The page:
John Slagg

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Caricature of John Slagg by Leslie Ward ("Spy"), 1884

John Slagg (junior) (24 Oct 1837 – 7 May 1889) was a British businessman and Liberal politician.

He was the eldest son of John Slagg, a justice of the peace at Manchester, and his wife Jane née Crighton.[1][2] John Slagg senior was a commission agent and merchant in the city. His friend, Anti Corn Law campaigner Richard Cobden was his son's godfather.[3]

Slagg followed his father into business, and became president of the Manchester Chamber of Commerce.[1] In 1885 he was appointed as a director of the Suez Canal Company.[4] He made his home at Hopefield, Pendleton.[2]

In 1880 he was elected as one of Manchester's three members of parliament.[2] The Redistribution of Seats Act 1885 divided the Manchester constituency into six divisions, and Slagg stood as the Liberal candidate at Manchester North West, but was defeated. He returned to the Commons at a bi-election in 1887 at Burnley.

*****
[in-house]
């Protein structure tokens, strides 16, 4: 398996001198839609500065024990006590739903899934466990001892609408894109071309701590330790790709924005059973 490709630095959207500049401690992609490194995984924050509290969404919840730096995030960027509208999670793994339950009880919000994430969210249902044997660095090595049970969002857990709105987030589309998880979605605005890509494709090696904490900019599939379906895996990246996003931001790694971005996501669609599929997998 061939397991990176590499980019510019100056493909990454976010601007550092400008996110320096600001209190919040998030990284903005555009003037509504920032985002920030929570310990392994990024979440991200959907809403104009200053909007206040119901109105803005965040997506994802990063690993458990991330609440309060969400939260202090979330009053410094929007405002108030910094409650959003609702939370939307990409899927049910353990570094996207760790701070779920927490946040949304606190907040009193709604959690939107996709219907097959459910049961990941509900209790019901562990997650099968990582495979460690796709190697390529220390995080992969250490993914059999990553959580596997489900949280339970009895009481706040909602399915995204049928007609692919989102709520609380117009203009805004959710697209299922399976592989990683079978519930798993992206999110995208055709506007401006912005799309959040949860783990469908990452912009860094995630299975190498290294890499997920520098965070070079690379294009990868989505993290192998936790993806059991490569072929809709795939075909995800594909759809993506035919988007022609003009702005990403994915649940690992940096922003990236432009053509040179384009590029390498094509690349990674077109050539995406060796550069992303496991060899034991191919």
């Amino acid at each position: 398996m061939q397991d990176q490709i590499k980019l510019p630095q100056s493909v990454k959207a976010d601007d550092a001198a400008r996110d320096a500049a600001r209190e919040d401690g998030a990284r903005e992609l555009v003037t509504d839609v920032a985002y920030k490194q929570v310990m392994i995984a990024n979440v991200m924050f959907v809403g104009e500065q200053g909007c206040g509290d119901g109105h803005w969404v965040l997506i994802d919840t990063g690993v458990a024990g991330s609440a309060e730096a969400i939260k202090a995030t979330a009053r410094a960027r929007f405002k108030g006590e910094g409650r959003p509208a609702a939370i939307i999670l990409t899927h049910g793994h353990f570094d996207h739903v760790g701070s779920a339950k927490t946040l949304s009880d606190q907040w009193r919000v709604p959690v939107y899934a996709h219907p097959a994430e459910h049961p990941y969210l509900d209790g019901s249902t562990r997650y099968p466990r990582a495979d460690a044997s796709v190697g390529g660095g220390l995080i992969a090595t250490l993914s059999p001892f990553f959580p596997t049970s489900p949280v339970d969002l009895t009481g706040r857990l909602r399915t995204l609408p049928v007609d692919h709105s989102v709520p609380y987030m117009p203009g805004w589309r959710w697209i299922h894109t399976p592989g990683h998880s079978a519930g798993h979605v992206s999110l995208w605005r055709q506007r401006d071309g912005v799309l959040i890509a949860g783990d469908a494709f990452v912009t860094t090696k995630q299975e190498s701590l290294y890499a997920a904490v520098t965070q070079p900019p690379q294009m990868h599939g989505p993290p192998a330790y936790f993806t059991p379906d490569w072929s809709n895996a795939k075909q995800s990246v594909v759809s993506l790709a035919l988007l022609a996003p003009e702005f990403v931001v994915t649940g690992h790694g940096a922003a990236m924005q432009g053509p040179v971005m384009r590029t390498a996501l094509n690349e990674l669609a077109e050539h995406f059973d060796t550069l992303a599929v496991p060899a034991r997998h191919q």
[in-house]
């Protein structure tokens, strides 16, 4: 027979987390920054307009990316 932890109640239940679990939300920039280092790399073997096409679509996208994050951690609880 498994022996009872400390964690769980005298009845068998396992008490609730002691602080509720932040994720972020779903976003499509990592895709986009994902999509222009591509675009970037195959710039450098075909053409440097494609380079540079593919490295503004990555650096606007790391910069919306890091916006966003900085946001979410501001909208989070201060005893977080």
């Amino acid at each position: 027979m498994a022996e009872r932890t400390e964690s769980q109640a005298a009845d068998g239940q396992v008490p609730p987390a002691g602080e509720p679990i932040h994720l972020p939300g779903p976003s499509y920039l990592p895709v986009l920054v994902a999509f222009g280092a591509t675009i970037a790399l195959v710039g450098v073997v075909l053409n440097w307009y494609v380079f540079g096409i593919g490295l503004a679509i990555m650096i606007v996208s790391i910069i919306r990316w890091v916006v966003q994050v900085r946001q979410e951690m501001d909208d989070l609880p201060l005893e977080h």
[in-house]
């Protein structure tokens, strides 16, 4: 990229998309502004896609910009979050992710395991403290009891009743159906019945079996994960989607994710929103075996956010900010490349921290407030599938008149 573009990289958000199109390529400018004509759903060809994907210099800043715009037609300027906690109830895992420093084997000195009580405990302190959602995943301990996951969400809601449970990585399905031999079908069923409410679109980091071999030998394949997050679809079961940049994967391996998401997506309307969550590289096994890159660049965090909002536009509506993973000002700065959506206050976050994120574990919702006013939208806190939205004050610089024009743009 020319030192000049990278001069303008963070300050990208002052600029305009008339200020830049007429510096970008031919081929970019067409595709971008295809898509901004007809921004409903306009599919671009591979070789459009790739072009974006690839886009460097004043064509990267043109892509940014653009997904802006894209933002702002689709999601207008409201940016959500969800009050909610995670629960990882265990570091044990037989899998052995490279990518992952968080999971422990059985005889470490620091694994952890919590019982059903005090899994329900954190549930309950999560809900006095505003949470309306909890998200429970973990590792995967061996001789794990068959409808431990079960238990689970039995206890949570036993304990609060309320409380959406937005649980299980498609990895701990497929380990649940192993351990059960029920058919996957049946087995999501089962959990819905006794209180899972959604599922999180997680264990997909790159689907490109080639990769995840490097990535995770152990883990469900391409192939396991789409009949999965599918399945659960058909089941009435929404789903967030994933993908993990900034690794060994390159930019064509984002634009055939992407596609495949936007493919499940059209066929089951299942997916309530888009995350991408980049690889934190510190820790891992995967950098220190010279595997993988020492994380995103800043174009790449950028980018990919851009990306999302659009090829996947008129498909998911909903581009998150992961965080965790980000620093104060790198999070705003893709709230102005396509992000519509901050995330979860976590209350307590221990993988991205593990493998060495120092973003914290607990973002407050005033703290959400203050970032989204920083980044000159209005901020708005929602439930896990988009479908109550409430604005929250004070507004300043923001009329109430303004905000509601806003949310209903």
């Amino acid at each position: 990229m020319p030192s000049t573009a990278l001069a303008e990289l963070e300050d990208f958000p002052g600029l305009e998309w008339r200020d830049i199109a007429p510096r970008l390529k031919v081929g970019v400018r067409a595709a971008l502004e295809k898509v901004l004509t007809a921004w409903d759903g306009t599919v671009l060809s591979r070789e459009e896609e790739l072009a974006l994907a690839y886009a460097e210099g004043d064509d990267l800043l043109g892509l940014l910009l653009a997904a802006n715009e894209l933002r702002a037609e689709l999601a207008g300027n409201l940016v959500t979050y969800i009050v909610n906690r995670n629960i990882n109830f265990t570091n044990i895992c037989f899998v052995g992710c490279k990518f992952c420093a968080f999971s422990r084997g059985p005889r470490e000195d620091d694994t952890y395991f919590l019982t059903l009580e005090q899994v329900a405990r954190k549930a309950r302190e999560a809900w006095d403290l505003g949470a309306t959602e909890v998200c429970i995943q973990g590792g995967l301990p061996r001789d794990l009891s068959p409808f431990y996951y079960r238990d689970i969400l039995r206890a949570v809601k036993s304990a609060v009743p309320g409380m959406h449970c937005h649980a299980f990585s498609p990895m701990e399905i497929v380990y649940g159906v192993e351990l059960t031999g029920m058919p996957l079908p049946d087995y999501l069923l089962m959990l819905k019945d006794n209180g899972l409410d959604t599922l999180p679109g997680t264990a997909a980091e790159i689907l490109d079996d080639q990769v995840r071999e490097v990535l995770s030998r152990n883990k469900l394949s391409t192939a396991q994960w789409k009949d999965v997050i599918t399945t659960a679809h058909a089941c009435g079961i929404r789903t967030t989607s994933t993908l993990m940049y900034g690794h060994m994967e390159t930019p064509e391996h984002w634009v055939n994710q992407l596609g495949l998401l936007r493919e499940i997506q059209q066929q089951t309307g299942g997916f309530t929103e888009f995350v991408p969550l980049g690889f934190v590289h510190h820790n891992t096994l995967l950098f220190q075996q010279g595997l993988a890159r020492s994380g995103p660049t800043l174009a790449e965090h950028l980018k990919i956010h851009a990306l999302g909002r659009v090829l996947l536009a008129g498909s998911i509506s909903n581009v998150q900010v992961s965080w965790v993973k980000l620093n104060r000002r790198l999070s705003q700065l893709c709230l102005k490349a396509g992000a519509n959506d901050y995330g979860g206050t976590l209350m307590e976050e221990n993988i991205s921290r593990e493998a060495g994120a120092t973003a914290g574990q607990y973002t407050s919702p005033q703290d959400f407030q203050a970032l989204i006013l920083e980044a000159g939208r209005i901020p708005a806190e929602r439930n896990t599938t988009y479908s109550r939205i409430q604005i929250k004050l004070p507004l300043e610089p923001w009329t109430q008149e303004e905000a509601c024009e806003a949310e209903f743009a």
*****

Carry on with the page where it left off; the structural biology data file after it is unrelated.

In 1866 he married Katherine German of Sevenoaks, Kent.[1]

John Slagg died at his Mayfair, London home in May 1889, aged 51.[5]


  1. ^ a b c Obituary, The Times, 8 May 1889, p. 7
  2. ^ a b c The New Members of Parliament, The Times, 6 April 1880, p. 4
  3. ^ Richard Cobden, Anthony Howe, Simon Morgan, Gordon Bannerman, The Letters of Richard Cobden: Volume I: 1815-1847, Oxford, 2007
  4. ^ The Suez Canal, The Times, 1 June 1885, p. 5
  5. ^ Deaths, The Times, 9 May 1889, p. 1

External links[edit]

Parliament of the United Kingdom
Preceded by Member of Parliament for Manchester
1880 – 1885
With: Jacob Bright
Hugh Birley 1880 – 1883
William Henry Houldsworth 1883 – 1885
Constituency abolished
Preceded by Member of Parliament for Burnley
1887 – 1889
Succeeded by
Professional and academic associations
Preceded by
William Baker
President of the Manchester Statistical Society
Succeeded by
Robert Montgomery